The UCLA School of Dentistry continues to blur the boundaries between medicine and dentistry. Research is ongoing in the field of salivanomics: the diagnosis of diseases through analysis of saliva. In the future, it is likely that a number of serious illnesses, such as cancers, can be diagnosed by examining a saliva sample rather than an invasive, painful biopsy that may require expertise to perform. The findings were published in a recent edition of the Journal of Biological Chemistry.
Pancreatic cancer is the fourth most common cause of cancer-related deaths in the United States. Many individuals with the disease die within one year of diagnosis and only 6% survive for five years. Apple Computer founder Steve Jobs survived longer than most victims—seven years. He received extensive treatment, including a liver transplant. A major factor increasing the mortality of pancreatic cancer is that it is often not diagnosed until it grows to an advanced stage. Thus, early diagnosis with a saliva test could likely increase survival.
A research team led by Dr. David Wong, the dentistry school's associate dean of research, studied a mouse model with pancreatic cancer. They were able to identify biomarkers for the cancer in the saliva. (A biomarker, or biological marker, refers to a measured characteristic which may be used as an indicator of some biological state or condition.) The researchers note that, to date, salivary biomarker panels have been successfully developed for cancers of the breast, ovaries, lungs, and pancreas. However, salivanomics researchers are still in the process of determining how biomarkers produced by other parts of the body ultimately appear in the mouth. It has been theorized that RNA molecules, which translate the genetic code from DNA to produce protein, are secreted into fluid surrounding the cells; thus, they can act as an information signal system that can transmit information between cells.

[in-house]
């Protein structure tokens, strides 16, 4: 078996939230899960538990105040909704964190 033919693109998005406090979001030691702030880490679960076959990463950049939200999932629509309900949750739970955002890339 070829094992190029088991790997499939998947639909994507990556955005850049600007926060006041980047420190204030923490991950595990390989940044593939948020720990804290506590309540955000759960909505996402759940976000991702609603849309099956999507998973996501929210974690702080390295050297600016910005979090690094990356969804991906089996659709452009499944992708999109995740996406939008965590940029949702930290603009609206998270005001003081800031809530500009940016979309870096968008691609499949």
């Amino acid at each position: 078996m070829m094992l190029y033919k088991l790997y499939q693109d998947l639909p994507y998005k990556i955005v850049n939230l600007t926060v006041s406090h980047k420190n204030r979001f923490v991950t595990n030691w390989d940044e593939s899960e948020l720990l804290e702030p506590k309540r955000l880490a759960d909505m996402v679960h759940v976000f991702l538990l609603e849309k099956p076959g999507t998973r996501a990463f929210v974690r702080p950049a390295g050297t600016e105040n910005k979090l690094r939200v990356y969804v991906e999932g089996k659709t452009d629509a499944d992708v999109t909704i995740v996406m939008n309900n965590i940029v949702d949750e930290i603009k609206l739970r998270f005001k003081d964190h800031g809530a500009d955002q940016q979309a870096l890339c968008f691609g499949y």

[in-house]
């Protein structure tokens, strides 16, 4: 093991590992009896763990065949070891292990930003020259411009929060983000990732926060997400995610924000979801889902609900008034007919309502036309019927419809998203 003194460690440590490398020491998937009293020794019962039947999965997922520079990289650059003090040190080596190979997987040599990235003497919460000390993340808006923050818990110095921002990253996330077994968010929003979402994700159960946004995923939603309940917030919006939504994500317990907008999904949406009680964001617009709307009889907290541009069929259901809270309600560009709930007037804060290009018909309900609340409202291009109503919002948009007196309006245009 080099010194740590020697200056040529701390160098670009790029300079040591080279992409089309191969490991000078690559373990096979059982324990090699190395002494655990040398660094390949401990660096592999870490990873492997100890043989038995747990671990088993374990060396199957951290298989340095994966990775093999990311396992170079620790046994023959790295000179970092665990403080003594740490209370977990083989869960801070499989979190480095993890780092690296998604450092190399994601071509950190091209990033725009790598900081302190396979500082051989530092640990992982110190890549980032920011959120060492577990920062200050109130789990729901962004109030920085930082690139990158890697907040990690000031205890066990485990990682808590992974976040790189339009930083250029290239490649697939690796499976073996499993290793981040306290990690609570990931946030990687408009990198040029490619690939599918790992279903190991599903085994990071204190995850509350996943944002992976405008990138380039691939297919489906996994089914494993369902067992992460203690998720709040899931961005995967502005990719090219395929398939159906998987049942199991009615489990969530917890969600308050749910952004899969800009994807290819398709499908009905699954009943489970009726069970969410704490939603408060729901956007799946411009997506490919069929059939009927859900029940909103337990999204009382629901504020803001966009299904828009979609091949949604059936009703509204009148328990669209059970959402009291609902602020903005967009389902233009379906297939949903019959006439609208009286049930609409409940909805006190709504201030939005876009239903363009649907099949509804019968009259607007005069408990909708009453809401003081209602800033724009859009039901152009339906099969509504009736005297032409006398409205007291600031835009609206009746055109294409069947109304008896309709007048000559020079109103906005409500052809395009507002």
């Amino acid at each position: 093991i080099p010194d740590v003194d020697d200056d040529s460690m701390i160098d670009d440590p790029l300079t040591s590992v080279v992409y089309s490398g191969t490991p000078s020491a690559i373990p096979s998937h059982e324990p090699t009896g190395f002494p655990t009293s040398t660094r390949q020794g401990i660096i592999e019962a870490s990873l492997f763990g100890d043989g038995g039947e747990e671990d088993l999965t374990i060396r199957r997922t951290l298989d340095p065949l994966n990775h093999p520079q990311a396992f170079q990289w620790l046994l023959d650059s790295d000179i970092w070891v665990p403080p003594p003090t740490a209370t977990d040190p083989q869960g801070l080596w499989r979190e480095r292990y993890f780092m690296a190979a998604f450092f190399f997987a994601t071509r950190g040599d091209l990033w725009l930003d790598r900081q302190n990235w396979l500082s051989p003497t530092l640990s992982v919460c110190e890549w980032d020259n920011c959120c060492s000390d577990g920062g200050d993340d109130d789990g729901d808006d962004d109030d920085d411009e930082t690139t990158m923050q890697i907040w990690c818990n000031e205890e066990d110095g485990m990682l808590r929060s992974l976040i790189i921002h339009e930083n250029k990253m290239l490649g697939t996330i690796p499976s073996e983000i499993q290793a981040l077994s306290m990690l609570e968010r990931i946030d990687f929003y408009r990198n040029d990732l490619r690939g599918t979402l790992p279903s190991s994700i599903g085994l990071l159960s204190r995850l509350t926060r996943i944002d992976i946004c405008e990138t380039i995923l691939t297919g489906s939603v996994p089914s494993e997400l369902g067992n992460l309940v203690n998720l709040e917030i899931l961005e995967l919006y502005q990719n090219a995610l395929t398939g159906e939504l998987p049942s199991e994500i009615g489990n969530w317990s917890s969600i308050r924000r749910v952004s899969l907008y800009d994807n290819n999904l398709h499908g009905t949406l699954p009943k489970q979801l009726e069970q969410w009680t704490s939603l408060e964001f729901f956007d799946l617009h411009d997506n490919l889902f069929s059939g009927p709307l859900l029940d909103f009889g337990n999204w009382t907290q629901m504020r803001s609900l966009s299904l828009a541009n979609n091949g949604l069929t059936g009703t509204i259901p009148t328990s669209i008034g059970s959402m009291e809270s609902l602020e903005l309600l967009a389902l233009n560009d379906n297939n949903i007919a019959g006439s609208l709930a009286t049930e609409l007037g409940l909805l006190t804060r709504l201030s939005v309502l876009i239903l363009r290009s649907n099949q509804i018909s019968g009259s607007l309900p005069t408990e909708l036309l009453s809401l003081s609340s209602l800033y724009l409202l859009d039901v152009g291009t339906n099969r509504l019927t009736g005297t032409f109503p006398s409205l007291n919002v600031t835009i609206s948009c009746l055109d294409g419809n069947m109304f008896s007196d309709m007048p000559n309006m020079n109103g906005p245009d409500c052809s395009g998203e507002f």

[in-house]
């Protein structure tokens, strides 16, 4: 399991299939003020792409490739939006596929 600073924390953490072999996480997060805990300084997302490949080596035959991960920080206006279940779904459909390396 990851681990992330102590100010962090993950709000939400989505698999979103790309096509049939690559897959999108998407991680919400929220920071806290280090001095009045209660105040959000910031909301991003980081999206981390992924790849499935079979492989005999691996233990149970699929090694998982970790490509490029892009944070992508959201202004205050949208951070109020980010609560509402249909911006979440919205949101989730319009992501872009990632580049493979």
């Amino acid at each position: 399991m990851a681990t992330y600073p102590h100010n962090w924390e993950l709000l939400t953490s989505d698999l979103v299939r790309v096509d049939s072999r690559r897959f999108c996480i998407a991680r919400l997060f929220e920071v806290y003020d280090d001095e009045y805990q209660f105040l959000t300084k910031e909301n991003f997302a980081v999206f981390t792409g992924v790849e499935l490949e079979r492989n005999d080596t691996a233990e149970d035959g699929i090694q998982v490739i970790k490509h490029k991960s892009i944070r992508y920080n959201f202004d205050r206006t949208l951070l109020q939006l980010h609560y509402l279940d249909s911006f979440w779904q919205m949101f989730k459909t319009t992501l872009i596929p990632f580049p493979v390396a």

The research team employed this theory in the mouse model and were able to demonstrate that tumor-derived extracellular RNA molecules are transported through small structures within the cells known as exosomes; the exomes stem from the source of the tumor and are subsequently re-processed into saliva as biomarkers. The investigators proved this theory by examining the saliva of mice that contained biomarkers for pancreatic cancer. To prove it, the researchers examined mice models with pancreatic cancer whose saliva showed evidence of biomarkers for pancreatic cancer. When they blocked the production of exosomes at the source of the tumor, they found that the pancreatic cancer biomarkers no longer appeared in the mouse's saliva.
Dr. Wong explained, “This paper is significant because it provides credibility to the mechanism of systemic disease detection in saliva. We have been able to substantiate the biological connection between systemic disease and the oral cavity.”
- Risk factors for pancreatic cancer include:
- Age: Most pancreatic cancer occurs in people over the age of 55.
- Smoking: Heavy cigarette smokers are two or three times more likely than nonsmokers to develop pancreatic cancer.
- Obesity and physical inactivity: Pancreatic cancer is more common in people who are very overweight and in people who don't get much physical activity.
- Diabetes: Pancreatic cancer occurs more often in people who have type 2 diabetes than in those who do not.
- Gender: More men than women are diagnosed with pancreatic cancer.
- Race. African-Americans are more likely than Asians, Hispanics, or whites to be diagnosed with pancreatic cancer.
- Family history: The risk for developing pancreatic cancer is higher if a person's mother, father, or a sibling had the disease.
- Cirrhosis of the liver: People with cirrhosis have a higher risk of pancreatic cancer.
- Workplace exposures. Exposure to certain occupational pesticides, dyes, and chemicals used in the metal industry may increase the risk of pancreatic cancer.
- Some genetic syndromes: Certain inherited gene mutations, such as in the BRCA2 gene, increase the risk of pancreatic cancer.
- Chronic pancreatitis: Long-term inflammation of the pancreas has been linked with increased risk for pancreatic cancer.
Take home message:
If this research progresses to a reliable test for humans, it could ultimately lead to screening tests done painlessly using saliva for a myriad of cancers. The test could be conducted in a medical or dental office—it could also be taken at home; the sample could then be sent to a lab for analysis.